This past fall, sustainable development seniors had the opportunity to work on client projects focused on local and international sustainability issues as part of the Capstone Workshop in Sustainable Development. Clients included the Natural Resource Defense Council (NRDC), Population Council and Partnership for Parks (PfP). “We tried some new things this semester as we constantly try to improve the workshop to meet the student’s diverse interests. In each case the value of the broad training provided by the sustainable development major and concentration was evident as the students were able to tackle unfamiliar complex problems and deliver professional-quality results at the end, all within the time constraint of one semester!” said Professor Gaffin.
The structure of the capstone course requires that students meet regularly with the client in order to assess the needs of the project and to work collaboratively on solutions. This interaction between students and clients is not an exercise to produce a final paper and presentation. Quite the contrary, it is an opportunity for the clients to receive fresh and innovative ideas and research and in exchange students gain real life experience as consultants. Under the guidance of Professor Stuart Gaffin and seasoned teaching assistant Eileen Quigley, students this past fall undertook very diverse and fascinating projects:
Natural Resources Defense Council
Students working with the NRDC collected data on rainfall runoff and explored the different sustainable options available to property owners to decrease the volume of storm water run-off. What many people may not know is that NYC water treatment plants currently treat both sanitary water and storm water run-off through the same system. This has become inefficient and dangerous, as treatment plants can no longer keep up with the volume of water that is collected during intense rainfall, consequently giving them no choice but to release untreated water into our water ways.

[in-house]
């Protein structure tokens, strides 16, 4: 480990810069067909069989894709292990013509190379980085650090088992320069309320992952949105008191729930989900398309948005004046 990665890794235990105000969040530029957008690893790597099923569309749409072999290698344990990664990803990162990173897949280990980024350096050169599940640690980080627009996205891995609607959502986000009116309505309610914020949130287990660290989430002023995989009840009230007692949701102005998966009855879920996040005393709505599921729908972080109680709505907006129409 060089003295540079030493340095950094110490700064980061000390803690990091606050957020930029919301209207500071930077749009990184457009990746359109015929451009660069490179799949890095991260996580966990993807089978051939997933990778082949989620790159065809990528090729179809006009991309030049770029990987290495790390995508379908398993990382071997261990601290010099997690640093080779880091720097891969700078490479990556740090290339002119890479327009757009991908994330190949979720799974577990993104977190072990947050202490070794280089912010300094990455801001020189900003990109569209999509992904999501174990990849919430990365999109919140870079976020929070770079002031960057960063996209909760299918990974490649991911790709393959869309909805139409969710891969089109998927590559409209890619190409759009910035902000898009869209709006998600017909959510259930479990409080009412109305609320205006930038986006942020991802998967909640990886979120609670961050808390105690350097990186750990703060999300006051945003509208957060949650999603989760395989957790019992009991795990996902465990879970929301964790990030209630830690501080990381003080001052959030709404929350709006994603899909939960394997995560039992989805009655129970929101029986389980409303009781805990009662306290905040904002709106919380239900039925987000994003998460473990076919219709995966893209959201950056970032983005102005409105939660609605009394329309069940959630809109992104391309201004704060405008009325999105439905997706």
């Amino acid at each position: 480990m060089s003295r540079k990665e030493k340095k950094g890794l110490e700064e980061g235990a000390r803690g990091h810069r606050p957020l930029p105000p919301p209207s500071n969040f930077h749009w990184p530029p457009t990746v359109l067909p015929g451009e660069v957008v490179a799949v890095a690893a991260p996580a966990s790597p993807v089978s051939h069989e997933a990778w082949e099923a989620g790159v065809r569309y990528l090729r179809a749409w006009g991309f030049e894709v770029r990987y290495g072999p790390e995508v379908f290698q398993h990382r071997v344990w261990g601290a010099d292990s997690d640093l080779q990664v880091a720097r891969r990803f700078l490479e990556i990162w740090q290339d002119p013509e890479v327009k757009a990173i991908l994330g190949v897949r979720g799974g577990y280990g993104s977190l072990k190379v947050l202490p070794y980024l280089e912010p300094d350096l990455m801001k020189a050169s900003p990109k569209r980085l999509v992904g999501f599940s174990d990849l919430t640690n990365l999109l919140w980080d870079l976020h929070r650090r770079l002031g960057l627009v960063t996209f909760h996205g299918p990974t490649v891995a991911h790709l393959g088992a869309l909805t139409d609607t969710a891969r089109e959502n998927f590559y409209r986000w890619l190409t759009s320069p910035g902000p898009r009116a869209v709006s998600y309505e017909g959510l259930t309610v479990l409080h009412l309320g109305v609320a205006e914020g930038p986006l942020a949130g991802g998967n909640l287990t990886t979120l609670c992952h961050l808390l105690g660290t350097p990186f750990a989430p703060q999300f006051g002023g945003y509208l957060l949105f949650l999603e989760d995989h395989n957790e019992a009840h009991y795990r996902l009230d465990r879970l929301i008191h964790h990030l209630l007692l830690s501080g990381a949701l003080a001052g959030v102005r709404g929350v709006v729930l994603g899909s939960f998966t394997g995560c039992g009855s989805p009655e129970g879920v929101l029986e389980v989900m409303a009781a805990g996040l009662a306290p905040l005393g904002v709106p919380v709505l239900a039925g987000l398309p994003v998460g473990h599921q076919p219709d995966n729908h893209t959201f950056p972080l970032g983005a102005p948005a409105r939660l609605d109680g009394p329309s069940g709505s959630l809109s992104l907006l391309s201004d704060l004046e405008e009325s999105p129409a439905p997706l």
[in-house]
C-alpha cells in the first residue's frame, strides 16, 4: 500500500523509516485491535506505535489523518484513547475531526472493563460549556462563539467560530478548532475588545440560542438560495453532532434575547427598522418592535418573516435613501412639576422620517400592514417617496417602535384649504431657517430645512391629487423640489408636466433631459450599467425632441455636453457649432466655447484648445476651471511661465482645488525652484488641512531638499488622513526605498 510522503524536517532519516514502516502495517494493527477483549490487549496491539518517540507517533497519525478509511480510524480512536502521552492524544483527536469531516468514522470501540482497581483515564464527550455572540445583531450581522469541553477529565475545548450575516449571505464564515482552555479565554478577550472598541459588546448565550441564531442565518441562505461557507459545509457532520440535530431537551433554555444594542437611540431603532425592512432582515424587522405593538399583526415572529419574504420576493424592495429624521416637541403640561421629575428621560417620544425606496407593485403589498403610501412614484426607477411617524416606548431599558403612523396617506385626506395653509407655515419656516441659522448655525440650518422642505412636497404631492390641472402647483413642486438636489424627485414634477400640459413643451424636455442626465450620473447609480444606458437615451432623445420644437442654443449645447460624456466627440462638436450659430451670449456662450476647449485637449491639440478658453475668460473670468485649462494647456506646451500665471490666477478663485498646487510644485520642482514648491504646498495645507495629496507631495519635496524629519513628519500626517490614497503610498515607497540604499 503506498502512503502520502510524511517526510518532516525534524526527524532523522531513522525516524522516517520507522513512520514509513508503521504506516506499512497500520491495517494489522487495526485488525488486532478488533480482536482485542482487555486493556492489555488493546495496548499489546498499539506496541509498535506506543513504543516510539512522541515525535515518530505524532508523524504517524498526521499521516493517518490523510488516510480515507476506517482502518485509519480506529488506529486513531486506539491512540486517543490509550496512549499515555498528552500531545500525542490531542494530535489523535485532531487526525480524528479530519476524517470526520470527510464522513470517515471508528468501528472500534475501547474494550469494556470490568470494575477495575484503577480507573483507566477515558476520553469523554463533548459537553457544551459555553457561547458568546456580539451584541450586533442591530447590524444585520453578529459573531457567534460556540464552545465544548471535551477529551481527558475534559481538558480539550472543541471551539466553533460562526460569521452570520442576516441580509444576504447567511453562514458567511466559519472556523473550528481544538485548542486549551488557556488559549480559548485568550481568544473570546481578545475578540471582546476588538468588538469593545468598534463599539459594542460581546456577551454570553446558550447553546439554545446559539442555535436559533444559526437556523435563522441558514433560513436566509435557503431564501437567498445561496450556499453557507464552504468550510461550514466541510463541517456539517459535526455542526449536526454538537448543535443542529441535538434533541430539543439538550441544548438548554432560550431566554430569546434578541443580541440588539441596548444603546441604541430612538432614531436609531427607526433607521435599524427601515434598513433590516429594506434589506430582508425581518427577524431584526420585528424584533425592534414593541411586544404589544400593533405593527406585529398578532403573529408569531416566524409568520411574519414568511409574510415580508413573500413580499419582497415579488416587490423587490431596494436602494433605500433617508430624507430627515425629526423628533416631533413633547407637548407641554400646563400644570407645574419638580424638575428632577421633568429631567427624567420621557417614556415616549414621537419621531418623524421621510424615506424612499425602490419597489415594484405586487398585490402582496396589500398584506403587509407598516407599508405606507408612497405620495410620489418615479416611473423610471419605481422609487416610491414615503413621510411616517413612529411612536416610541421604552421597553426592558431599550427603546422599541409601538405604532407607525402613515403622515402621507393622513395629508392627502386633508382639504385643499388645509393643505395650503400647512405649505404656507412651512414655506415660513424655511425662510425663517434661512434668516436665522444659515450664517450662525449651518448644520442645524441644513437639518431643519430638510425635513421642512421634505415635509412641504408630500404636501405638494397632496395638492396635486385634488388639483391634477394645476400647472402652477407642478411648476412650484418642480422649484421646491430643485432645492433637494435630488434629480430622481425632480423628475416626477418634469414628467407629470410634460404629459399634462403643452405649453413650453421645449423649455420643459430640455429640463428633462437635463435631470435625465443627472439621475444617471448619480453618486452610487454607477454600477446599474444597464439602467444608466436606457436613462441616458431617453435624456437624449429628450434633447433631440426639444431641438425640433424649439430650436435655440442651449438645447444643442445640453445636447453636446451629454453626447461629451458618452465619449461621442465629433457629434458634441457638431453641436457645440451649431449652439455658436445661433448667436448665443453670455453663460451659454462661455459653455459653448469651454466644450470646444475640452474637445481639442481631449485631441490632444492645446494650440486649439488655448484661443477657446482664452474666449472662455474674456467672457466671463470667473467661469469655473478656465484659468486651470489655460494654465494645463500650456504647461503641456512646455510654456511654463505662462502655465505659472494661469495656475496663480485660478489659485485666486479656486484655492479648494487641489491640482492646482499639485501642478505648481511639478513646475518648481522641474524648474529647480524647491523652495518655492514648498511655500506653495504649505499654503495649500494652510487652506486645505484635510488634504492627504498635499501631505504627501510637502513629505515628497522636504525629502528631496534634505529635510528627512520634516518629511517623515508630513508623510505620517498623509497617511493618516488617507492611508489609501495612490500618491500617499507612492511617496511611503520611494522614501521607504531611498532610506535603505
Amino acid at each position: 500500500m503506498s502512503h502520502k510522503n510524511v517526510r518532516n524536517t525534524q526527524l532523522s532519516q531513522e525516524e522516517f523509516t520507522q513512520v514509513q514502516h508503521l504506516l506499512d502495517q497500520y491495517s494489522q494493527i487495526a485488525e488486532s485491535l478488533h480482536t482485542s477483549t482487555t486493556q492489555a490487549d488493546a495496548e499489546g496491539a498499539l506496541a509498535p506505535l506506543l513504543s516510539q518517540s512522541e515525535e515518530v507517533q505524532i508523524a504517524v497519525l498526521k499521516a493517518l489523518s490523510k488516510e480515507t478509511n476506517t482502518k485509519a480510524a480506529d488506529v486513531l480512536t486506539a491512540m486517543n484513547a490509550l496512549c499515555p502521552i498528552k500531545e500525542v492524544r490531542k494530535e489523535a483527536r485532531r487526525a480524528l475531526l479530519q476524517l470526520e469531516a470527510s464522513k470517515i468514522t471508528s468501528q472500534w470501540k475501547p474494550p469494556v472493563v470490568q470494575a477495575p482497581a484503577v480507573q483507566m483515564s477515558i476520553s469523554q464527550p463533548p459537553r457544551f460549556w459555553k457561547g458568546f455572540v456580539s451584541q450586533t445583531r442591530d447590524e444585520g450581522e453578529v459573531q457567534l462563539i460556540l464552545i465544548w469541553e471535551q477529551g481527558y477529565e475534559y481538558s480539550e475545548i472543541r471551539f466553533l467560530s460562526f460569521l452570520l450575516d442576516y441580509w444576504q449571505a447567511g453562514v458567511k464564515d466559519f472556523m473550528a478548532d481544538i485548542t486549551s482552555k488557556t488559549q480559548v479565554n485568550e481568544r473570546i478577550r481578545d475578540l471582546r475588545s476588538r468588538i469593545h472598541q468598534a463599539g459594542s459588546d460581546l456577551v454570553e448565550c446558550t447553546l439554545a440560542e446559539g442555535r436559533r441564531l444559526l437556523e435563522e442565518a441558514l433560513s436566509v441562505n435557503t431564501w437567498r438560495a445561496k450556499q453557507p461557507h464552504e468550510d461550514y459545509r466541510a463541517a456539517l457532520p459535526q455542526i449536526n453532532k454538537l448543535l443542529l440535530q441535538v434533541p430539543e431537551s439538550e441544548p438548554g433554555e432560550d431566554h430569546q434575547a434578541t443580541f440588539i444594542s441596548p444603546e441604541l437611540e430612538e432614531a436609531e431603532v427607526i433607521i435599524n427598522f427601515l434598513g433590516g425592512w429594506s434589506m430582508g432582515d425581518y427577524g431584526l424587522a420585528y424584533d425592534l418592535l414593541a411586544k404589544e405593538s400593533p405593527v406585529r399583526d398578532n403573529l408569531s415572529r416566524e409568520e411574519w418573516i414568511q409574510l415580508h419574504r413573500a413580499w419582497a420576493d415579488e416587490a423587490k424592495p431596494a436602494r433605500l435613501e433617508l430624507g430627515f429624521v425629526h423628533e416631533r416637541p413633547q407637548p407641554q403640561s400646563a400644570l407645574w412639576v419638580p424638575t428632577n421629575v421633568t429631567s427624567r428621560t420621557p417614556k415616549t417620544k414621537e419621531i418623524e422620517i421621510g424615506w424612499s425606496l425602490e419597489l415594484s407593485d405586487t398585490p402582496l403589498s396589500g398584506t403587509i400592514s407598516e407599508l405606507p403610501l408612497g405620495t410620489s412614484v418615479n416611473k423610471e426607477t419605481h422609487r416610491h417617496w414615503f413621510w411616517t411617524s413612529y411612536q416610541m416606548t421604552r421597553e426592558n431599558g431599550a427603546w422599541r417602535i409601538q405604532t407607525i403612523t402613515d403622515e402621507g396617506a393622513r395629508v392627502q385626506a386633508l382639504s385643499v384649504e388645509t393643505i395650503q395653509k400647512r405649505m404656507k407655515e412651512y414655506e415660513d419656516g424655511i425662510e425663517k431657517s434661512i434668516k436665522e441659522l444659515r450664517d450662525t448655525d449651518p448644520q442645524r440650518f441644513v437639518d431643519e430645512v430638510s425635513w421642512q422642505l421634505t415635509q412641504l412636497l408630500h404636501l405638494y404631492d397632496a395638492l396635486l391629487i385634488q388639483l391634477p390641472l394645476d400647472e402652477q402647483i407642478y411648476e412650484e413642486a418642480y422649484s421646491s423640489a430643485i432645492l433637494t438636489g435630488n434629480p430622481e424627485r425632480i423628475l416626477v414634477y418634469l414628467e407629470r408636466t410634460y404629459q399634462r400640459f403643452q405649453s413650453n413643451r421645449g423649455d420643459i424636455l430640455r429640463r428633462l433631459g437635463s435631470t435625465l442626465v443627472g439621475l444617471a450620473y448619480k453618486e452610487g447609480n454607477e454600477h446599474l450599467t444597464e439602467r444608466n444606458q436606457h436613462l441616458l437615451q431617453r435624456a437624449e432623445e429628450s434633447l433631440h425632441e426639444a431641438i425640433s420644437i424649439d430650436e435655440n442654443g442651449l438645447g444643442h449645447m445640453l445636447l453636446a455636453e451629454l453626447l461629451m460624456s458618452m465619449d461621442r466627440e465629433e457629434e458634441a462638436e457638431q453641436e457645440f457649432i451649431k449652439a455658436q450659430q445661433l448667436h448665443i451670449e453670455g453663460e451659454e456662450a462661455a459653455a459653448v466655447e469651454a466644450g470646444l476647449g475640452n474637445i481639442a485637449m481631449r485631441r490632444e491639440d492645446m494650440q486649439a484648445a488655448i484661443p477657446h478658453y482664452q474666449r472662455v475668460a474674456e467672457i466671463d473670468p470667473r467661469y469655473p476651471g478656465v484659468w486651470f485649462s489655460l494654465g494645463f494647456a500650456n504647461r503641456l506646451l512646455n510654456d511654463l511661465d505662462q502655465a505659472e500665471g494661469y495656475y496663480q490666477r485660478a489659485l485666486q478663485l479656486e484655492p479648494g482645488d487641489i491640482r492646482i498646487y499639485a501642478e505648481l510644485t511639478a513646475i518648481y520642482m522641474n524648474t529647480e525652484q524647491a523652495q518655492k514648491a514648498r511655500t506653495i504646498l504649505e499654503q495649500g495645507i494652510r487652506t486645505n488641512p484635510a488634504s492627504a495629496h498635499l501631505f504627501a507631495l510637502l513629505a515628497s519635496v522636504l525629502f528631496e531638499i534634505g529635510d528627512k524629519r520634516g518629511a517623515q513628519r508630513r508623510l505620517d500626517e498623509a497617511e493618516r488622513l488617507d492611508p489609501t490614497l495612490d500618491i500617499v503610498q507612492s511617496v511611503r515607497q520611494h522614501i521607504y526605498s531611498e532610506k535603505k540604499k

Taking a closer look at the New York City Green Infrastructure Plan, students were able to project the social, economic, and environmental cost-effectiveness of implementing solutions such as green roofs, permeable pavement, trees, and rain barrels. Using available funding resources, students conducted a green infrastructure cost-benefit analysis for the private homeowner in NYC. In an effort to provide an incentive for homeowners to implement greener infrastructure enhancements to their homes, students presented benefits such as increased property value and energy efficiency savings that homeowners could potentially gain from one or more of the sustainable solutions available, while simultaneously helping reduce the number of combined sewer overflow incidents. “The Workshop gave me the chance to work closely with the NRDC, a dream employer of mine. The project offered a glimpse into the world of environmental policy, and provided the networking and practical experience to help me get there,” shared CC student, Derek Nelson.
In keeping with the Poverty, Gender and Youth program mission to, “improve the well-being and reproductive health of current and future generations around the world and to help achieve a humane, equitable, and sustainable balance between people and resources,” students in the Population Council group worked to expand their client’s research scope to include events related to climate change flooding, and more specifically the impact of flooding on women in Bangladesh. With the application of sophisticated mapping tools students were able to provide visual depictions of the effects of monsoon and cyclone flooding on the most susceptible areas in Bangladesh. Students examined different indicators and applied demographic health surveys to help determine the vulnerability of women during floods.